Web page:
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We're always keen to hear from potential interns, PhDs and postdocs. See our current open positions, or enquire direct.
For summer internships, a full list of positions can be found on the School's summer internship pages. However, please feel free to informally contact potential supervisors in the group for more details of any upcoming positions.
Imaging and Manipulating Antiferromagnetic Dynamics:
From Domain Walls to Single Spins
Supervisor: Phillip Moriarty
Ferromagnetism has been a bedrock of technological development throughout the information technology era, with audio, video, and data recording at various times each involving the manipulation of ferromagnetic domains. Spintronics similarly owes its origins to the control, exploitation, and application of ferromagnetism. Yet ferromagnets are a less common form of magnetic material than their antiferromagnetic “siblings” -- antiferromagnetism is more prevalent but its application has been stymied by the much lower sensitivity of antiferromagnetic domains to external fields.
There has, however, been an exceptionally rapid growth in interest in the study and application of antoferromagnetism over the last few years, driven largely by the development of methods to control and interrogate antiferromagnetic domains via electrical currents.
This studentship will build on previous world-leading reseach by teams at the University of Nottingham and Diamond Light Source. This has exploited synchrotron radiation in combination with photoelectron emission microscopy (PEEM) to probe the structure and dynamics of antiferromagnetic domains in CuMnAs down to a resolution of ~ 100 nm [see, for example, 1-3]. A new abberation-corrected PEEM to be installed on Beamline I06 before the start of the studentship will enable a dramatic improvement in spatial resolution.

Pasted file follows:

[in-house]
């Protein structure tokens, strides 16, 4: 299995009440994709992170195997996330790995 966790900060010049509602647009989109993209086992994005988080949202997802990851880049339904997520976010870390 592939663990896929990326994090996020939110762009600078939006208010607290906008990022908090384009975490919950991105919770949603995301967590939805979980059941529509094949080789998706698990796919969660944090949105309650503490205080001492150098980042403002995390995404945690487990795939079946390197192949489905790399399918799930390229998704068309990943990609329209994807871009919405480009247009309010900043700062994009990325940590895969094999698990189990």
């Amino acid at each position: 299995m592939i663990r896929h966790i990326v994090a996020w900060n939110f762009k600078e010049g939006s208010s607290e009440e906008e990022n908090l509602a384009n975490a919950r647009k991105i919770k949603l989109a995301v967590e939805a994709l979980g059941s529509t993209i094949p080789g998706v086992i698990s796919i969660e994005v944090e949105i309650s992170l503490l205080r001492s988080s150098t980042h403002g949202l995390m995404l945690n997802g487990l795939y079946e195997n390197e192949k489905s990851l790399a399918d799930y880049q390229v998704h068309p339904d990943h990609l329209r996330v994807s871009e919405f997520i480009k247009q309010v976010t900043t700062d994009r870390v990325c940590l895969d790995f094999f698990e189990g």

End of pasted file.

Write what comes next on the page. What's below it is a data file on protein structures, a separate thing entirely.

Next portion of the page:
The PEEM measurements will be complemented by ultrahigh resolution and spin-sensitive scanning probe imaging and spectroscopy, enabling not just atomic, but single spin, resolution using a new high magnetic field (up to 9T out of plane, at temperatures down to 400 mK) scanning tunnelling/atomic force microscope system at the University of Nottingham.
This PhD position is jointly funded by the Diamond Light Source and the University of Nottingham. The successful applicant will spend 50% of their time at each partner institution.
The School of Physics & Astronomy at UoN and Diamond Light Source Ltd hold an Athena SWAN Silver and Bronze Award, respectively, demonstrating both institutions' commitment to providing equal opportunities and to advancing the representation of women in STEM/M subjects: science, technology, engineering, mathematics and medicine. More information on Nottingham's commitment to equality and diversity can be found here.
 P. Wadley et al., Science 351 587 (2016)
 J. Zelenzy et al, Nature Phys. 14, 220 (2018)
 MJ Grzybowski et al., Phys. Rev. Lett. 118 057701 (2017)
Unfortunately, the group is not currently advertising any open positions. However, please feel free to enquire informally.